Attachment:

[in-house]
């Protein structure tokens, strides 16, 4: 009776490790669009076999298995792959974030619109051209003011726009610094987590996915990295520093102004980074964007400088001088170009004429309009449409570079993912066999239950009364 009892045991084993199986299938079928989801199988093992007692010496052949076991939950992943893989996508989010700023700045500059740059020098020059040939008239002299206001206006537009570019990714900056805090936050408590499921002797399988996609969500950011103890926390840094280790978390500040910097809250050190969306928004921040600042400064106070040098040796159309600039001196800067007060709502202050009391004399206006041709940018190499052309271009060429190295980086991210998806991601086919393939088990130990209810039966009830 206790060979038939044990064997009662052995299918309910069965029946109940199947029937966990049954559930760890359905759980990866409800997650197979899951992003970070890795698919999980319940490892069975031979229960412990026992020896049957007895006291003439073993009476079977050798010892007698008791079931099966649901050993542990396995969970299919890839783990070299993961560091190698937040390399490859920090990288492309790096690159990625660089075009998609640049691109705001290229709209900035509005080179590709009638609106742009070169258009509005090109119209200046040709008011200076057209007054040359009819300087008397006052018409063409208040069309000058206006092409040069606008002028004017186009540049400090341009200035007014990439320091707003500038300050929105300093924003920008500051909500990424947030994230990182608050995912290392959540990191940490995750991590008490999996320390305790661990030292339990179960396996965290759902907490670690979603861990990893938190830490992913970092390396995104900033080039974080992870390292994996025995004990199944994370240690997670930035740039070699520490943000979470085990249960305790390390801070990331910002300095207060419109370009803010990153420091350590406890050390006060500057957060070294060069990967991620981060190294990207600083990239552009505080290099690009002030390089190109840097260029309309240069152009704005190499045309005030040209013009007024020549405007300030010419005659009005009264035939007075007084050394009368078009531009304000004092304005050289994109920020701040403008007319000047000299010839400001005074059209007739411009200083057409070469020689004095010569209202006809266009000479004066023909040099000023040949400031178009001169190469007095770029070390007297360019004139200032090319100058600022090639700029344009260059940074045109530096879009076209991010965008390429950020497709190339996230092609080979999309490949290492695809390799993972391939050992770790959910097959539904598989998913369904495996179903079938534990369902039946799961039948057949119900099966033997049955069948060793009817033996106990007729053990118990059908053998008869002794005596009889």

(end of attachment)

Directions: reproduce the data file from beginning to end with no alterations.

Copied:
[in-house]
């Protein structure tokens, strides 16, 4: 009776490790669009076999298995792959974030619109051209003011726009610094987590996915990295520093102004980074964007400088001088170009004429309009449409570079993912066999239950009364 009892045991084993199986299938079928989801199988093992007692010496052949076991939950992943893989996508989010700023700045500059740059020098020059040939008239002299206001206006537009570019990714900056805090936050408590499921002797399988996609969500950011103890926390840094280790978390500040910097809250050190969306928004921040600042400064106070040098040796159309600039001196800067007060709502202050009391004399206006041709940018190499052309271009060429190295980086991210998806991601086919393939088990130990209810039966009830 206790060979038939044990064997009662052995299918309910069965029946109940199947029937966990049954559930760890359905759980990866409800997650197979899951992003970070890795698919999980319940490892069975031979229960412990026992020896049957007895006291003439073993009476079977050798010892007698008791079931099966649901050993542990396995969970299919890839783990070299993961560091190698937040390399490859920090990288492309790096690159990625660089075009998609640049691109705001290229709209900035509005080179590709009638609106742009070169258009509005090109119209200046040709008011200076057209007054040359009819300087008397006052018409063409208040069309000058206006092409040069606008002028004017186009540049400090341009200035007014990439320091707003500038300050929105300093924003920008500051909500990424947030994230990182608050995912290392959540990191940490995750991590008490999996320390305790661990030292339990179960396996965290759902907490670690979603861990990893938190830490992913970092390396995104900033080039974080992870390292994996025995004990199944994370240690997670930035740039070699520490943000979470085990249960305790390390801070990331910002300095207060419109370009803010990153420091350590406890050390006060500057957060070294060069990967991620981060190294990207600083990239552009505080290099690009002030390089190109840097260029309309240069152009704005190499045309005030040209013009007024020549405007300030010419005659009005009264035939007075007084050394009368078009531009304000004092304005050289994109920020701040403008007319000047000299010839400001005074059209007739411009200083057409070469020689004095010569209202006809266009000479004066023909040099000023040949400031178009001169190469007095770029070390007297360019004139200032090319100058600022090639700029344009260059940074045109530096879009076209991010965008390429950020497709190339996230092609080979999309490949290492695809390799993972391939050992770790959910097959539904598989998913369904495996179903079938534990369902039946799961039948057949119900099966033997049955069948060793009817033996106990007729053990118990059908053998008869002794005596009889």